“Whether you foraged for them or bought them in the store, chanterelles are so accessible and abundant that it’s not so scary to try and make a meal with them or try something new,” Czarnecki said. “It’s less risky than a $100 mushroom. You can experiment and not worry about ruining them.”
Czarnecki’s tip for first-timers: use a little soy sauce or tamari as a portion of the dish salt component to amp up the umami flavor of the chanterelle.
When preparing your chanterelles, washing them with cold water and a gentle toothbrush is often the best method for a deep clean that preserves the structure of the mushroom, according to Czarnecki. If you aren’t planning on cooking them immediately, however, do not get your chanterelles wet! Store fresh chanterelles in a paper bag in the fridge for up to 10 days before rinsing and cooking.
Finally, if you have enough chanterelles to want to save them for the future, there are a few options for long-term storage — with the knowledge that they are arguably best when fresh, no matter the method.
Because they are already a fragile mushroom, drying doesn’t work well for chanterelles, as they lose most of their flavor and crumble apart when dehydrated. Chanterelles are best preserved either frozen or pickled, after being lightly cooked beforehand via a dry sauté or steaming.
Explore Oregon Podcast:Chanterelle season is here. How to find, harvest and eat Oregon’s state mushroom
Here are some basic rules to follow to be the politest forager possible:
- Carry your foraging finds in a mesh bag or basket that allows spores to drop during your walk. This will help future mushrooms to spread and sprout anew, and is often better for the preservation of your haul – plastic erodes chanterelles and tears up the mushroom.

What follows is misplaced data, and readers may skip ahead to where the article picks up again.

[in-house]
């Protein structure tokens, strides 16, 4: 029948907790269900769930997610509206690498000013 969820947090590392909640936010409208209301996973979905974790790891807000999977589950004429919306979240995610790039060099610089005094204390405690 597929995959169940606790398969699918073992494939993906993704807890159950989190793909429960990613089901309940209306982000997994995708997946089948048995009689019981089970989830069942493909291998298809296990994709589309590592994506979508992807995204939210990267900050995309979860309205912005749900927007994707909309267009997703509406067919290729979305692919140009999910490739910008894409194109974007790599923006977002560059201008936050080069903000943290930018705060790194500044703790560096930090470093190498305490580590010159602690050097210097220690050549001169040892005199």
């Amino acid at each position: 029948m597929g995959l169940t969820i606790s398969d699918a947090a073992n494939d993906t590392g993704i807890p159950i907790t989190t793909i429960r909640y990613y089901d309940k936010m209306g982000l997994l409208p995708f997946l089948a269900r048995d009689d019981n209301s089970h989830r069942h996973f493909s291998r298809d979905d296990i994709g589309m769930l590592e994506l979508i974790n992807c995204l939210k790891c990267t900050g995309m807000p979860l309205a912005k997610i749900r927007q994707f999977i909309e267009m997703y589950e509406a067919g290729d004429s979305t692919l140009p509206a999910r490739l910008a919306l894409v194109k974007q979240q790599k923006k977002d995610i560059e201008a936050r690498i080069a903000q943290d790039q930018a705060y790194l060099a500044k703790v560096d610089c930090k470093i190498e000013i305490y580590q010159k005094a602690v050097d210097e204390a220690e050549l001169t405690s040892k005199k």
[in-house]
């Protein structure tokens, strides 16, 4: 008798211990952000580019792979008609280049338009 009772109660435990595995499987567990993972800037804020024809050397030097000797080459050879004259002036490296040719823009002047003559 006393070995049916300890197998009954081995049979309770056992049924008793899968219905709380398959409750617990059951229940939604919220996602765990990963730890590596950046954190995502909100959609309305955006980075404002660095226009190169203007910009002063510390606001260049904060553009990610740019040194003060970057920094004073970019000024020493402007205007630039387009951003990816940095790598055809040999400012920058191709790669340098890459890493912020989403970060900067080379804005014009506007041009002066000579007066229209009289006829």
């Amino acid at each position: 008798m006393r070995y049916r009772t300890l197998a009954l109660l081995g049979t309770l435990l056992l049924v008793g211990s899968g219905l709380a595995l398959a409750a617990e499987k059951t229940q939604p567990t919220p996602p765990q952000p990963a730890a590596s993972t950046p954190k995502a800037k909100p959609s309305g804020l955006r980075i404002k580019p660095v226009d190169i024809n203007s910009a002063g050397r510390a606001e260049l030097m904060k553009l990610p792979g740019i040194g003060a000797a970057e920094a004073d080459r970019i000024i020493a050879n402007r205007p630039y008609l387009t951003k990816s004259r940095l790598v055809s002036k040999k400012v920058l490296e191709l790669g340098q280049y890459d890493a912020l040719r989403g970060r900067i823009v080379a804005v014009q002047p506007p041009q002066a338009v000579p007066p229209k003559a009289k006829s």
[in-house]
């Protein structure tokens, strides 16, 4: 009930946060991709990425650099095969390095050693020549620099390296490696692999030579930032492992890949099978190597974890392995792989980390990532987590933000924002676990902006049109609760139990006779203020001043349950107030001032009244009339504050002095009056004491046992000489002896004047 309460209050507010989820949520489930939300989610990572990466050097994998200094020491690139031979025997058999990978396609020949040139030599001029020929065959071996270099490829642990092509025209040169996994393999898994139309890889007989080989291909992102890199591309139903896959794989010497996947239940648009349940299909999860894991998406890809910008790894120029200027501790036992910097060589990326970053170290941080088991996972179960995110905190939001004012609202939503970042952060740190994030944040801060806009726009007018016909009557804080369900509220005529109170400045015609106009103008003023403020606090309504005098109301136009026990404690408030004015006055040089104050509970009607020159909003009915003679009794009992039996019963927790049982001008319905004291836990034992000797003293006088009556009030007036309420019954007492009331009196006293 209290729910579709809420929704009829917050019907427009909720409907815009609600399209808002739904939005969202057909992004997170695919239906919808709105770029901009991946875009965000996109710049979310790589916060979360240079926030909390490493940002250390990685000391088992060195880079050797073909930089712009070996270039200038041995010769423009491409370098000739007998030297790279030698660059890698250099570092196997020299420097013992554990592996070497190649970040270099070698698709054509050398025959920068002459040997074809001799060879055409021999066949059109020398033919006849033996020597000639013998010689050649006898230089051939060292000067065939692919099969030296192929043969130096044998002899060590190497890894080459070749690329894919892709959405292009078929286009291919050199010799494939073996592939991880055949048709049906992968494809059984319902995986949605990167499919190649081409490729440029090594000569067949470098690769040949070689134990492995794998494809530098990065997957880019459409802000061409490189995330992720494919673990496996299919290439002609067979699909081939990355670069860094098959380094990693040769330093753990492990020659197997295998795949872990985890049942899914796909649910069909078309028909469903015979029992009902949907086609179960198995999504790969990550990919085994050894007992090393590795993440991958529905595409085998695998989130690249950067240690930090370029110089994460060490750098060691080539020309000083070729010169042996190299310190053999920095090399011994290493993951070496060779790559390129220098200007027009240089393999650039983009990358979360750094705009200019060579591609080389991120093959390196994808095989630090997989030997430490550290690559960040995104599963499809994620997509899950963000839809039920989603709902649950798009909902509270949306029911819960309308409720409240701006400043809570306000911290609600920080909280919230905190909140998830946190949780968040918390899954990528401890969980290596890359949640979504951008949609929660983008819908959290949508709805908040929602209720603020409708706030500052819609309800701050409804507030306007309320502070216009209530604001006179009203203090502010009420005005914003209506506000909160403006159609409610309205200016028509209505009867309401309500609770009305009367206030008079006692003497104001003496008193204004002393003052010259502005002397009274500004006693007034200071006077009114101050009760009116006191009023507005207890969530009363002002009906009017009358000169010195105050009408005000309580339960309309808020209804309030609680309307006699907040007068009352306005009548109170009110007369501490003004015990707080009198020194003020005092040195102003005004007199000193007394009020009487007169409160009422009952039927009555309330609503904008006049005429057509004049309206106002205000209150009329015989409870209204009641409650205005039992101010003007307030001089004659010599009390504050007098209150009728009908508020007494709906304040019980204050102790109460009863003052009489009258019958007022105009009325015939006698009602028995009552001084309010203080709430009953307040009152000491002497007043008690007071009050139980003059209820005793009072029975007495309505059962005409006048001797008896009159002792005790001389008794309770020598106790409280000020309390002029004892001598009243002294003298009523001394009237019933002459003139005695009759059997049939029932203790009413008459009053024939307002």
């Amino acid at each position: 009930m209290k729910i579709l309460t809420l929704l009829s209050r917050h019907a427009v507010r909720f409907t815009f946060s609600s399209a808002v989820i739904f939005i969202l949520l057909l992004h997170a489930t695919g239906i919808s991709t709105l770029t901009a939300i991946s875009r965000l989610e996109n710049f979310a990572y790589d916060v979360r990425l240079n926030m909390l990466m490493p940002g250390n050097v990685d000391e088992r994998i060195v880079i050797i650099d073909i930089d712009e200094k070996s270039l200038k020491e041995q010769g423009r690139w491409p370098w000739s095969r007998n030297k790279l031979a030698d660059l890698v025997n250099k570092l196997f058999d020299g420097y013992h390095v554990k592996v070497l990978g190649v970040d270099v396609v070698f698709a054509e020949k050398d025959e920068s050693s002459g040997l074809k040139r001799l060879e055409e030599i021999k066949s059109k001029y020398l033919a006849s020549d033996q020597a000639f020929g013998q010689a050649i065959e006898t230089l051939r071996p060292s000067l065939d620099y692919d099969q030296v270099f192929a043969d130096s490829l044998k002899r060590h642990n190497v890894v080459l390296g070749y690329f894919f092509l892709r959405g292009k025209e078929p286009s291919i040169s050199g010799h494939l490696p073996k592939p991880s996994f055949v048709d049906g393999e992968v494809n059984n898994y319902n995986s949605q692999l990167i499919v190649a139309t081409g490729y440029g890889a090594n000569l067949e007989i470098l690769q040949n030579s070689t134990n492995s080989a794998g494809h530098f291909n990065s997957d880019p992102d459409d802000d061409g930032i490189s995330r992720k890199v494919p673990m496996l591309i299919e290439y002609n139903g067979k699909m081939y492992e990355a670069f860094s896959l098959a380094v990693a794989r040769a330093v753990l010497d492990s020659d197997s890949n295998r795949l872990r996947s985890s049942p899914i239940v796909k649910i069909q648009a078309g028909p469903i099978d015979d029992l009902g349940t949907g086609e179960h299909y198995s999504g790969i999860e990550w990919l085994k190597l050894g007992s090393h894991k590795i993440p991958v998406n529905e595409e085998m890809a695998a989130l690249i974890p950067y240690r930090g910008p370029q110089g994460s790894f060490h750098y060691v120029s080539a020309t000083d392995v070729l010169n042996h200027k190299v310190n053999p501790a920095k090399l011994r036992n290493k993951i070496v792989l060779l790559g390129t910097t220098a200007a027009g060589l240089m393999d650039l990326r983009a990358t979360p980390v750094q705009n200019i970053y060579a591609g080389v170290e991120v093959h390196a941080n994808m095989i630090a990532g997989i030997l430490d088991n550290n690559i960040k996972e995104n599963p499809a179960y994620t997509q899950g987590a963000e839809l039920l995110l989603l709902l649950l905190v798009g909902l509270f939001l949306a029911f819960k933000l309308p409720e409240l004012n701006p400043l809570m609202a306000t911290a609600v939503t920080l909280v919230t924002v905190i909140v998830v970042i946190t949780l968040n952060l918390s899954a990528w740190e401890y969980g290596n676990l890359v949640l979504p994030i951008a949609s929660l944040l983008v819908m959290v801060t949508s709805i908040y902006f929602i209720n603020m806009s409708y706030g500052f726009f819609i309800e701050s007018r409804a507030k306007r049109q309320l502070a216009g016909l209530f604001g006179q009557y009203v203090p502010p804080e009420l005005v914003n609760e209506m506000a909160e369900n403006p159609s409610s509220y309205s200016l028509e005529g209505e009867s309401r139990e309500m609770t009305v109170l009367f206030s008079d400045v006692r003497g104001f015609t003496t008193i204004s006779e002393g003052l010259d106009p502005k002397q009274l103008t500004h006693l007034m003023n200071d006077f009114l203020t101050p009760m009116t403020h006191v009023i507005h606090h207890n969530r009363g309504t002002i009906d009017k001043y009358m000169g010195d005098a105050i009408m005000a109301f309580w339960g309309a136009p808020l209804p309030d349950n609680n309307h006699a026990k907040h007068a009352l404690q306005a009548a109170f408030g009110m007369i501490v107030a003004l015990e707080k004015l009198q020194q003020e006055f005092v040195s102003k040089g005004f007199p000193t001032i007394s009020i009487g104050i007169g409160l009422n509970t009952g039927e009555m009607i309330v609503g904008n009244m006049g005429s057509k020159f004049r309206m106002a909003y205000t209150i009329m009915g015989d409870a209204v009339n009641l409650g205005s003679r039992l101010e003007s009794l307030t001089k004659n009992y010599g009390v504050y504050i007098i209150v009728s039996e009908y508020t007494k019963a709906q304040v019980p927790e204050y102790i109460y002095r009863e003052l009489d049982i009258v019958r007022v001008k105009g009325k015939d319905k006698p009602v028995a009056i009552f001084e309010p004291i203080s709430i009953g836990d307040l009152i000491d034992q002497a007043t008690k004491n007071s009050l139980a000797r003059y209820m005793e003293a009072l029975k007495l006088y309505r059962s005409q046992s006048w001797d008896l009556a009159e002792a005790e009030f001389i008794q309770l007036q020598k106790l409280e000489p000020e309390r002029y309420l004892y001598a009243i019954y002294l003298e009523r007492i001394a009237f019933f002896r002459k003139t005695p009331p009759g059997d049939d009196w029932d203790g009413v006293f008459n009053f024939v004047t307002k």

- Leave behind mushrooms that don’t fit into the edible category, both literally and in terms of being a picky selector. Chanterelles that are too small, covered in bugs or generally past their lifespan should be left in the woods.
- Tread lightly. Hiking boots can make a big impact if you’re crashing through the woods! Walk slowly and with intent, protecting the environment around you and any potential mushrooms you might find. Aim to not leave a trail behind you whenever possible.
- Be respectful to others you encounter while in the woods. There is nothing worse than a cranky mushroom hunter.
- Leave no trace applies to foraging in many senses. Pack out all trash, debris and anything else that comes into the woods with you.
Joining the community
Now that you have all of the details on chanterelles, it’s time to get into the woods and get your hands dirty. If you’ve never foraged before, a great start to mushroom hunting can be found in local or online foraging communities and clubs. Ranging from guided forays in the woods to helpful remote forums on identification and more, participating in a mushroom-focused group is sure to help further your knowledge and connect you with fellow fungus enthusiasts (and professionals).
Here is a roster of some great groups to get you started:
Skyla Patton is an outdoor reporter and multimedia storyteller. She can be reached at firstname.lastname@example.org and on Twitter @ganjajournalist